• Swapping Basslines is a time-honored DJ technique. As mentioned, we tend to hear bass as comparatively quiet compared to higher frequencies. In order to counter the effects of this, cut out as much low end as possible from track A to make room for the bass in track B to mix in. Due to the fact that the bass takes up so much of the track’s overall energy, often there’s very little adjustment of track B’s mid and high range needed to keep the levels of the mixed output acceptable.
  • Tone Matching is an important technique that many DJs who didn’t start out by mixing vinyl will often neglect. Because digital tracks usually are delivered in a relatively similar EQ range, there’s often very little that needs to be done to make sure that your latest finds from this month’s Beatport techno section sit well together. But if you start adding in different genres and eras of music to the mix you might find things get a bit more disparate. Using EQ is a way to create smoother transitions from track to track; by literally equalizing the songs. Cut out the mids out of older tracks to allow for more gain in the overall signal, or perhaps boost high frequencies on vinyl (or vinyl rips), where the medium itself is limited in the higher frequency information it can contain.


When using EQ, the final word is to use your ears. If the tracks you play sound right together, then they often are  (read our article here to get the real low-down on levels) so trust your instincts and adjust the sound to each room and situation.

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  • Sean Nouri

    Hello, just wondering if anyone knows how to keep the volume constant automatically when using high and low pass filters so if you don’t have to worry about adjusting all eq. or level if sweeping back and forth??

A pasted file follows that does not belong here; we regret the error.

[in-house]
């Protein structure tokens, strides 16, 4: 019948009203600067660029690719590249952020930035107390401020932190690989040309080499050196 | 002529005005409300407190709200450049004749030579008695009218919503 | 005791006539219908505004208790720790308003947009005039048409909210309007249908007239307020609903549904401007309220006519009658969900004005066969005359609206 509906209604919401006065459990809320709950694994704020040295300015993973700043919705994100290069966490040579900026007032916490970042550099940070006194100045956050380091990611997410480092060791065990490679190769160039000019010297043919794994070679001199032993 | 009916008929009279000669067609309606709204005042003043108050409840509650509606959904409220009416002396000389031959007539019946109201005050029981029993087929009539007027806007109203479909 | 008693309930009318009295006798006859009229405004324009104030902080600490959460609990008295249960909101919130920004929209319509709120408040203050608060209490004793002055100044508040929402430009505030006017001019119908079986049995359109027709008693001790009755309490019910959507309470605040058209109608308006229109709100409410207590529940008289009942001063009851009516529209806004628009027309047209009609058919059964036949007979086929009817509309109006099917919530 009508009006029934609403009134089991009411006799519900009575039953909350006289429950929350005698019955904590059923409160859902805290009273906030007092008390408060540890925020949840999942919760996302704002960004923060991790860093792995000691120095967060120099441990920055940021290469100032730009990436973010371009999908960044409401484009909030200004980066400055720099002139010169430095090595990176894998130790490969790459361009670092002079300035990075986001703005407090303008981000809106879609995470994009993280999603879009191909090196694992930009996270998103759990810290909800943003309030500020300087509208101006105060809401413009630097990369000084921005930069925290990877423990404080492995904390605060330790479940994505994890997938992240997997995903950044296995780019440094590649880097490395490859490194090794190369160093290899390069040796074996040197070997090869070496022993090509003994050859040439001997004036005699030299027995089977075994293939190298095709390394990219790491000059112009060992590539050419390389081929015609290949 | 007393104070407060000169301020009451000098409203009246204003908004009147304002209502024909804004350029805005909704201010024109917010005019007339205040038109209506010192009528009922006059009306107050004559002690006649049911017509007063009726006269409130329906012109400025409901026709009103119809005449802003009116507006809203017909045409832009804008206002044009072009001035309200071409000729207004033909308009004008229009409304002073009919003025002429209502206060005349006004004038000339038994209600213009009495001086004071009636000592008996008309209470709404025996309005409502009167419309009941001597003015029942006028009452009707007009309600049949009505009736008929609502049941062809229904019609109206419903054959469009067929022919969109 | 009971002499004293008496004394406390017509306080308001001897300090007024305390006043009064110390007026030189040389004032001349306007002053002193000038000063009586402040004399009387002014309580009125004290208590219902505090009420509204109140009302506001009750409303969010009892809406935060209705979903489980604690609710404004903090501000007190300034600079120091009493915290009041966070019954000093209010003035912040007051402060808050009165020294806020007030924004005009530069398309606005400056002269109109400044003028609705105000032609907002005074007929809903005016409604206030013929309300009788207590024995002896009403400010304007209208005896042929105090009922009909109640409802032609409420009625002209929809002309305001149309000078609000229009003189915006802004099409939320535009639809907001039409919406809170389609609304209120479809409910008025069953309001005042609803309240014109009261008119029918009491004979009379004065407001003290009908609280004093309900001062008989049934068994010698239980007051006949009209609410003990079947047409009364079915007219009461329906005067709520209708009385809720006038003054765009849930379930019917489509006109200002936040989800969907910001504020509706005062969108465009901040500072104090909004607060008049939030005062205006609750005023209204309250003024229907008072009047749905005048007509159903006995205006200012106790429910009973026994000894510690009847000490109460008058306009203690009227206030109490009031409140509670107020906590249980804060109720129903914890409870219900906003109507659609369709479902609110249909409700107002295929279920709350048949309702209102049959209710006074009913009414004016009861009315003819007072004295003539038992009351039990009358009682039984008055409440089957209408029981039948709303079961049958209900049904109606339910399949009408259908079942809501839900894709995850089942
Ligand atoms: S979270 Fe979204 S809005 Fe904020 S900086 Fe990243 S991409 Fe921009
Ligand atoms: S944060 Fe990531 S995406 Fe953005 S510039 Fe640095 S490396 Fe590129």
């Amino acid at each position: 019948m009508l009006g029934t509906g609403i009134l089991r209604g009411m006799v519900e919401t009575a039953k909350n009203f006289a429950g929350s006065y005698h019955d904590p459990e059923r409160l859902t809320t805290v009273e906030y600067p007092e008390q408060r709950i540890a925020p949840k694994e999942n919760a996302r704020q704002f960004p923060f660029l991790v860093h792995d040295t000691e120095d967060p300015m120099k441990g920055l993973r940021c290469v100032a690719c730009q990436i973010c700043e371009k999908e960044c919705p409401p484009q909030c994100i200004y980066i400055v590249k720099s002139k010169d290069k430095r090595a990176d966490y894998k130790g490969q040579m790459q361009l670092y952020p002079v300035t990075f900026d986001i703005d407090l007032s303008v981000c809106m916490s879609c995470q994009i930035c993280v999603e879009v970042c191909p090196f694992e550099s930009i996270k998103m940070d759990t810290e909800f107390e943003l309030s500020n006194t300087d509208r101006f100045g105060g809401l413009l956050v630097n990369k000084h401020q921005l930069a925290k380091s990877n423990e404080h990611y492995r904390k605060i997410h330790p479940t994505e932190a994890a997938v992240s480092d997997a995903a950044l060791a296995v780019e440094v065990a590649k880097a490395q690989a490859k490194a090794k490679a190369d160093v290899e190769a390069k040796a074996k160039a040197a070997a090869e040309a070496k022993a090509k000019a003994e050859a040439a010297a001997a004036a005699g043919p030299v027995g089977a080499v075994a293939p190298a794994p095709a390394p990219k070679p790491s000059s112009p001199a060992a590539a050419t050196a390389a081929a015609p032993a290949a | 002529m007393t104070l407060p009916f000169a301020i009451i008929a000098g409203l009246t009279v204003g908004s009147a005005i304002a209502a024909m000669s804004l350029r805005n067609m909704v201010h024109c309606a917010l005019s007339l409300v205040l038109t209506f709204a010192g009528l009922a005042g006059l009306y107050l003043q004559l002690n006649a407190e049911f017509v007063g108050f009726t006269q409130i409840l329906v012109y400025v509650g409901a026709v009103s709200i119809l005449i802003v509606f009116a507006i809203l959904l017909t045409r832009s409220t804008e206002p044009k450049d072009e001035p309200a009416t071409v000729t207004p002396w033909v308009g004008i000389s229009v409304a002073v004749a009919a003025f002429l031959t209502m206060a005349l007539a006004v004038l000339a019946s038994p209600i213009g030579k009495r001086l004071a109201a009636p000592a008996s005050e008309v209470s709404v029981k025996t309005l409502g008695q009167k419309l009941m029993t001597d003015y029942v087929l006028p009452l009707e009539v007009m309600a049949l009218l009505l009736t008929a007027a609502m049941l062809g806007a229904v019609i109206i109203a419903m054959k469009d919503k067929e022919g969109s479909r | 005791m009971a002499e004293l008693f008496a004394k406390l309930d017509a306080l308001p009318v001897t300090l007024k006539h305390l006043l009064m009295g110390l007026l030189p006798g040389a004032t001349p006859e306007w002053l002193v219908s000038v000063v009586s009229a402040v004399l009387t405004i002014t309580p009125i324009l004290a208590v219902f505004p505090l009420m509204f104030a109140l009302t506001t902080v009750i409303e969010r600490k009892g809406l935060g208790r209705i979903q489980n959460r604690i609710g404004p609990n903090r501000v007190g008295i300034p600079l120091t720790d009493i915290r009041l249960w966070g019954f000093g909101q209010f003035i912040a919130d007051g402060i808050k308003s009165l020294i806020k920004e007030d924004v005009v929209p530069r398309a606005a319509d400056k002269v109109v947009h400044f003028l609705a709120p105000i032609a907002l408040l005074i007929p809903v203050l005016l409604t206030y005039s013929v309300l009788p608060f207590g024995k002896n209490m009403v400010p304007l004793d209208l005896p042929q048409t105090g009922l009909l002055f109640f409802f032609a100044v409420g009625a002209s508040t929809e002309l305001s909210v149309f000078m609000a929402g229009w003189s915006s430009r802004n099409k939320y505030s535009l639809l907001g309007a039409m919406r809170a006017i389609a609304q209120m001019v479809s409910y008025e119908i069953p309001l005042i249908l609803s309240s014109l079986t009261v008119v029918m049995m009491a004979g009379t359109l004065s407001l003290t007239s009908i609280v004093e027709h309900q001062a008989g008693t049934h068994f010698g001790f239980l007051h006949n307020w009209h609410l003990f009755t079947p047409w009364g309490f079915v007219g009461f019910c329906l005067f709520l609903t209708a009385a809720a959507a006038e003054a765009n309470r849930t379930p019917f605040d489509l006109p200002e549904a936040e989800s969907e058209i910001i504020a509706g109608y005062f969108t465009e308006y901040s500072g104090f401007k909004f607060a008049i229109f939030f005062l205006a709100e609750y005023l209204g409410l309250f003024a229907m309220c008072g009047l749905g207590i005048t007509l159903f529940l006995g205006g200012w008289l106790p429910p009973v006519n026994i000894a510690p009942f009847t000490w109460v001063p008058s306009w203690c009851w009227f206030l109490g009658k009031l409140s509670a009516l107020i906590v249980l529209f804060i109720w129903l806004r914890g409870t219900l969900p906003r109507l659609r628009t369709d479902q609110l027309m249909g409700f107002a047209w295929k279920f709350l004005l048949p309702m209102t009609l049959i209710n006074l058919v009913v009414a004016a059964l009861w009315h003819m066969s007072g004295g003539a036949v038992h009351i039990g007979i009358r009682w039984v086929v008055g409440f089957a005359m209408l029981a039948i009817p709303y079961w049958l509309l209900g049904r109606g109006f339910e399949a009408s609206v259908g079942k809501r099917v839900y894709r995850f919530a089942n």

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  • David Brown

    All I can say is this: For relative newbies like myself, having this information at least to think about when we practice is important. I use Ableton and have quite a few clips running at once in my practice performances, usually a song, a drum kit about six or ten dB below that, and then some in-key bass or rhythmic synths six to ten dB below that. EQing is critical for a performance like that, and I think that having DJTT around with guidelines from seasoned professionals is quite helpful indeed.

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  • Hana Sheala

    So when I adjust EQ, I should adjust gain right? Is there an article about this? Thank you 🙂

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  • Senior Citizens Revenge

    Greetings from Sin City, Amsterdam

    I think that I may be older than the oldest among you. Started playing analog synths in 1982, gigged with some really cool underground bands, produced ALBUMS recorded on Studer 24 track reel, been a recording engineer, FOH sound, mercenary keyboard player, and have been on the digital production since Atari 1040 running steinberg pro 24, the grandfather of Cubase.I was pretty good at cooking sysex strings to control parameters in my tone generators and synths and samplers that were not reachable by knobs or even registered functions .

    Played as pro dj with traktor version 1 and A UC33 when NOBODY was then riding digital. And not small venues either, Im talking Balearics, some of the biggest parties in Holland during the 90’s, Pacha Barcelona resident dj… I could tell thousends of histrories about how I had to fight hostility -no, for real, hostility almost agression- when vinyl djs saw me coming.
    I can say pretty much “been there, done that”. The great Carl Cox, got me one of my very firsts “big time” gigs in the Balearics when he saw me deejaying with a Ensoniq ASR10, a Roland mc 303, Tascam audio interface, and my laptop and after 2 tracks he reccomended the management to hire me on the spot. (Where ever you are Carl, Thanx for that one!)

    So, no Im not new in the game, and… just read the article about EQing!!

    I still dont know why somebody with the knowledge would read an article “basic EQing” just to trash it in the comments. If you know your stuff and feel the written piece leaves out some details, tips, techniques that should be shared, why you just dont add to them instead of trashing the work somebody is doing to share knowleddge -and we all know that our knowledge is driven by passion-

    Someone who loves the shit as much as you surely do, has taken his time, wrapped up with love for music and passion for technique, to wite something that helps other djs/musicians. Your smart ass coments about the simplicity or lack of details regarding a determinate article are a waste of our time. And yours. Show us how cool, smart and techie you are adding actual info instead of bitchin’!